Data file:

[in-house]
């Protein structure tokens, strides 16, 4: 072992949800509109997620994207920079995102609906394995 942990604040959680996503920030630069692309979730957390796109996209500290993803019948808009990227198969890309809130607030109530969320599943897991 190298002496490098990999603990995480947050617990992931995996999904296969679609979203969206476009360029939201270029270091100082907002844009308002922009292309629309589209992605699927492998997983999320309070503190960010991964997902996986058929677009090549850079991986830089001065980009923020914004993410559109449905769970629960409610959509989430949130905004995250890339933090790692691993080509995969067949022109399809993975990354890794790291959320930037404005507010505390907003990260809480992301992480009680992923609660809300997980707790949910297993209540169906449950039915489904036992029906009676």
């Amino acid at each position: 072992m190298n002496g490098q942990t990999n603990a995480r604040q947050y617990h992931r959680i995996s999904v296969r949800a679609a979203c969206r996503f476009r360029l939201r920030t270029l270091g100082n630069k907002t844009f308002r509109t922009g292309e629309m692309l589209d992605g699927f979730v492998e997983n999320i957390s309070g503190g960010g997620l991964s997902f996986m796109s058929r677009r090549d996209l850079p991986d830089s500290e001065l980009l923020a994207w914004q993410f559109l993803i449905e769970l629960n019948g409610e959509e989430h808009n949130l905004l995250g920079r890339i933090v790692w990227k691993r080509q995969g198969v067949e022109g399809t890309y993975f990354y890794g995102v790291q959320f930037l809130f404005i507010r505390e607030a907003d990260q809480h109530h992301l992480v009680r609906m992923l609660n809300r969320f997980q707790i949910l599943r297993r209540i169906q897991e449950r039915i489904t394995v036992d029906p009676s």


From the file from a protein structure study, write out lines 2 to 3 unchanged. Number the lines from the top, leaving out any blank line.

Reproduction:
């Protein structure tokens, strides 16, 4: 072992949800509109997620994207920079995102609906394995 942990604040959680996503920030630069692309979730957390796109996209500290993803019948808009990227198969890309809130607030109530969320599943897991 190298002496490098990999603990995480947050617990992931995996999904296969679609979203969206476009360029939201270029270091100082907002844009308002922009292309629309589209992605699927492998997983999320309070503190960010991964997902996986058929677009090549850079991986830089001065980009923020914004993410559109449905769970629960409610959509989430949130905004995250890339933090790692691993080509995969067949022109399809993975990354890794790291959320930037404005507010505390907003990260809480992301992480009680992923609660809300997980707790949910297993209540169906449950039915489904036992029906009676």
């Amino acid at each position: 072992m190298n002496g490098q942990t990999n603990a995480r604040q947050y617990h992931r959680i995996s999904v296969r949800a679609a979203c969206r996503f476009r360029l939201r920030t270029l270091g100082n630069k907002t844009f308002r509109t922009g292309e629309m692309l589209d992605g699927f979730v492998e997983n999320i957390s309070g503190g960010g997620l991964s997902f996986m796109s058929r677009r090549d996209l850079p991986d830089s500290e001065l980009l923020a994207w914004q993410f559109l993803i449905e769970l629960n019948g409610e959509e989430h808009n949130l905004l995250g920079r890339i933090v790692w990227k691993r080509q995969g198969v067949e022109g399809t890309y993975f990354y890794g995102v790291q959320f930037l809130f404005i507010r505390e607030a907003d990260q809480h109530h992301l992480v009680r609906m992923l609660n809300r969320f997980q707790i949910l599943r297993r209540i169906q897991e449950r039915i489904t394995v036992d029906p009676s």